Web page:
The urgency of Jesus’ first words still bears on us today. The Kingdom of God is still ‘at hand.’ It is not finished. We can still join the disciples and get out of our boats and join Jesus in learning to make this Kingdom a true home for all with whom we live and for the earth that sustains our every step. We all need to leave behind one point of reference and find another in the footsteps of Christ, whose footsteps alone can lead us into the way of peace,  the way to God’s Kingdom.

Fr. Joel Macul, OSB

Epiphany-Marking the Door and Blessing the House


At Christ the King Priory we have the custom to bless our monastery on the Solemnity of the Epiphany of the Lord. After Mass, the presider writes the characters C + M + B on the frame of the entrance door, which represent, “Christ may bless this house,” and also the numbers of the New Year  20 18 to the left and to the right of the characters. Then he walks through the building, sprinkling it with holy water and incensing it. In the end he speaks a blessing over the house. The holy water reminds us of our baptism. In baptism we were born to new life with Christ. From our baptism on we belong to Christ. During this ritual we pray that as the fragrance of the incense fills the rooms the Holy Spirit may fill this house with its aroma and that all the spirits which are not the Holy Spirit may be banned from it.

by Fr. Thomas Leitner

The Nativity Scene In The Chapel


The history of the Christmas crib at Christ the King monastery

This crib all started when I asked my family, the Hillenbrands from Evansville, IN to donate a nice set of Fontanini statues from Italy to my former monastery in South Dakota,  Blue Cloud Abbey. This was around the turn of the century, early 2000.  I brought this set with me when I transferred by stability to Christ the King monastery in 2013. 

The statues all vary in heights, the tallest ones being about 18” high, and the shorter ones about 8 or 10 inches. They are made out of a type of resin and are pretty much unbreakable.

I built the crib set in our carpenter shop at Blue Cloud Abbey.  The rough, old, and worn wood adds a certain warmth and ruggedness to the crib.  The posts came from an old farm house porch they we tore down. The rest of the wood came from an old fence we had around the feed lot for our cattle.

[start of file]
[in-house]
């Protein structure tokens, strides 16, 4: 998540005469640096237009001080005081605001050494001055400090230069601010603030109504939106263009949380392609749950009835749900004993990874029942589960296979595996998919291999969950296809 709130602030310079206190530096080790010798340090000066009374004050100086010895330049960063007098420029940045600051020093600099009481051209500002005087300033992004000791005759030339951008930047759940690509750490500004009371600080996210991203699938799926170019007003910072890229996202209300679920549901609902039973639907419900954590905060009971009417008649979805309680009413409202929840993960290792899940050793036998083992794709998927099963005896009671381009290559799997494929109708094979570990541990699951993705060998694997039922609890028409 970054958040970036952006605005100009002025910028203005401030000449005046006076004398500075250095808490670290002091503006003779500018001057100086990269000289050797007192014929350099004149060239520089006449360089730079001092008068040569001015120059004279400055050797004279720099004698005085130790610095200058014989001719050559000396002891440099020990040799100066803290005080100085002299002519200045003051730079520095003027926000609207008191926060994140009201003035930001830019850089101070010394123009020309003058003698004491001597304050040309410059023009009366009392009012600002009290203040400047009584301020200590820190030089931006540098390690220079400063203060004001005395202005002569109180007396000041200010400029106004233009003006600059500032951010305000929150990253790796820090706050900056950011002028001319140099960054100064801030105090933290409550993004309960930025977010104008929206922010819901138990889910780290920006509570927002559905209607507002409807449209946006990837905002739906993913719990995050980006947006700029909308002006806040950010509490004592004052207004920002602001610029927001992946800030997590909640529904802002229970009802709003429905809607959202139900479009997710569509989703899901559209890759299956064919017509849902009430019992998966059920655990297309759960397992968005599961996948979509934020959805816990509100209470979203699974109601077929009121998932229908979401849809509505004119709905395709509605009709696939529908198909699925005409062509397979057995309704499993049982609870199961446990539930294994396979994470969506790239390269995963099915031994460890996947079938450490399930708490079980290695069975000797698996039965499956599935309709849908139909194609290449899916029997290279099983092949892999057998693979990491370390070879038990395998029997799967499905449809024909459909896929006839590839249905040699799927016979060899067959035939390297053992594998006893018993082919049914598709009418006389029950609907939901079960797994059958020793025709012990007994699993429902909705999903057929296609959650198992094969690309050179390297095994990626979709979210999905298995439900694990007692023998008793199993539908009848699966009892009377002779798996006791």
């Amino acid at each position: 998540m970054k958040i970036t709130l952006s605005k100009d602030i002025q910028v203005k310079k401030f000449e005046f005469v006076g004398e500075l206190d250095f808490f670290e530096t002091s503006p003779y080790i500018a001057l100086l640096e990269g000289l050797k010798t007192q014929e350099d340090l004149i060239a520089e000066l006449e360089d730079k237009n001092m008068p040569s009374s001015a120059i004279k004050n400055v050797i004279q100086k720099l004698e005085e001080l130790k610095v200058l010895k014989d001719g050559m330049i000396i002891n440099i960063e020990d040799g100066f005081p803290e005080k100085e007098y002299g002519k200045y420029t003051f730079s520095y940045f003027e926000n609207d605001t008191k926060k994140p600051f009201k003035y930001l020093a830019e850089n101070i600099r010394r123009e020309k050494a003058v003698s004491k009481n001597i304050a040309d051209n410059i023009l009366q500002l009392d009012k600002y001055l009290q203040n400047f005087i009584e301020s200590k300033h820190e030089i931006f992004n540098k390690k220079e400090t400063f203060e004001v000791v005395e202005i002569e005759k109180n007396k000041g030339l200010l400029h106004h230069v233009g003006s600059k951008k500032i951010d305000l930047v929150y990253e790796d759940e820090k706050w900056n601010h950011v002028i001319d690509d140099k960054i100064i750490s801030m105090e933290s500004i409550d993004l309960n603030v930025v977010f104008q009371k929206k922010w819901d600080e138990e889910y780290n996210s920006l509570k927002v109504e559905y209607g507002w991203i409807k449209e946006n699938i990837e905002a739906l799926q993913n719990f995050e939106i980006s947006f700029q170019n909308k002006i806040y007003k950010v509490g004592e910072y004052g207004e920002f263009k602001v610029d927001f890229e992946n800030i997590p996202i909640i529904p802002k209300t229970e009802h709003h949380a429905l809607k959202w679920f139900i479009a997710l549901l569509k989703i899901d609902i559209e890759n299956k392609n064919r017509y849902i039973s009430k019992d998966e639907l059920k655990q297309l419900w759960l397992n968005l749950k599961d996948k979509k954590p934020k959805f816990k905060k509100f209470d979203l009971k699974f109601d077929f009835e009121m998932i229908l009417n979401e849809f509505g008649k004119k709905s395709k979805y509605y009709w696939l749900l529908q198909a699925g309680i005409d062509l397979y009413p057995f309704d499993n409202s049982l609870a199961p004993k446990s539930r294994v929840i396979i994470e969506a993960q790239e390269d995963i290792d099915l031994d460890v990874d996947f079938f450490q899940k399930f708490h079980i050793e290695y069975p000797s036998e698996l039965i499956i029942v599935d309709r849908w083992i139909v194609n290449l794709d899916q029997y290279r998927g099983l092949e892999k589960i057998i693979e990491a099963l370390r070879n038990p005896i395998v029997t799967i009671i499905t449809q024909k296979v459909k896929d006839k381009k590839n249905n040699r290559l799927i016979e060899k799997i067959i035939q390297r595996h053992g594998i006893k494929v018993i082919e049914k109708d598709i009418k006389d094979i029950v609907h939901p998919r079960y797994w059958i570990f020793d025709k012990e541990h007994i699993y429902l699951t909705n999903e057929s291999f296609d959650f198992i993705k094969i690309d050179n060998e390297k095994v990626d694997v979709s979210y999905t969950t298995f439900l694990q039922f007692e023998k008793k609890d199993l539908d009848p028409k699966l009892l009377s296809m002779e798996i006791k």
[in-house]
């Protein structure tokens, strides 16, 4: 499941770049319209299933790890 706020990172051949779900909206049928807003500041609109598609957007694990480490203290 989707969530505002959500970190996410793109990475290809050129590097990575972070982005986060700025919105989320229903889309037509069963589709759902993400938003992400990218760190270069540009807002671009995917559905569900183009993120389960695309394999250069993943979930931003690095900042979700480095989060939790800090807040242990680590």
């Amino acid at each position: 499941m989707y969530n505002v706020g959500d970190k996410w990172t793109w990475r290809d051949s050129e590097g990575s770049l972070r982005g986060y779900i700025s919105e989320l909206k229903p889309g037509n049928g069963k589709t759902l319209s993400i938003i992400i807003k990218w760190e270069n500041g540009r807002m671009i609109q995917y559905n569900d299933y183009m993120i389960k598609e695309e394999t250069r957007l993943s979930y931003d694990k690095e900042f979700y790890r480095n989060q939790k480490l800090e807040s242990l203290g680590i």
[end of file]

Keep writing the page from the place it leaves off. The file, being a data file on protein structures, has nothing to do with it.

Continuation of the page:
For the kings I made a winding, rocky road, about 6 ft. long and put the kings at the far end of this road.  As we get closer to the Feast of the 3 Kings, Epiphany, around Jan. 6th,  I move the Kings a little closer to the stable and manger during the days leading up to Epiphany.

There is an angel hanging from the ceiling on a nearly invisible fish line with a spot light on it.

Fr. Thomas Hillenbrand, OSB

Homily - Christmas Vigil and Midnight Mass

Our Prior, Fr. Joel Macul celebrated the Holy Mass and give the homily for the Christmas Vigil and Midnight Mass at the St. Benedict Center.  Below is a copy of his words. 

Isaiah 9:1–6
Titus 2:11–14
Luke 2:1–14

Midnight! There is something attractive about that hour. Midnight seems to fascinate. Why? It is though we must have the light shine in the midst of the darkness. It must be that we have to struggle to stay awake. Or we have to get up and greet this light in the middle of the night. God’s word must be heard in the midst of deep silence. The creative power of his light, the new day of his creation, must be greeted just when it seems that darkness will win out.

Perhaps the tradition of midnight Mass is more than just a “Well, this is just the way we always did it.” Perhaps the tradition is grounded in the human hope that God will break into this shield of darkness and we need and want to be there to experience it and to be touched by it again. In the ritual of gathering in the middle of the night, more is happening than just a pleasant memory of family or monastic traditions. What is happening is that we are proclaiming a victory over everything associated with darkness. We are saying that the world is not grounded in the night but in light. And we will break our sleep; keep vigil in the very heart of darkness to greet the coming of light.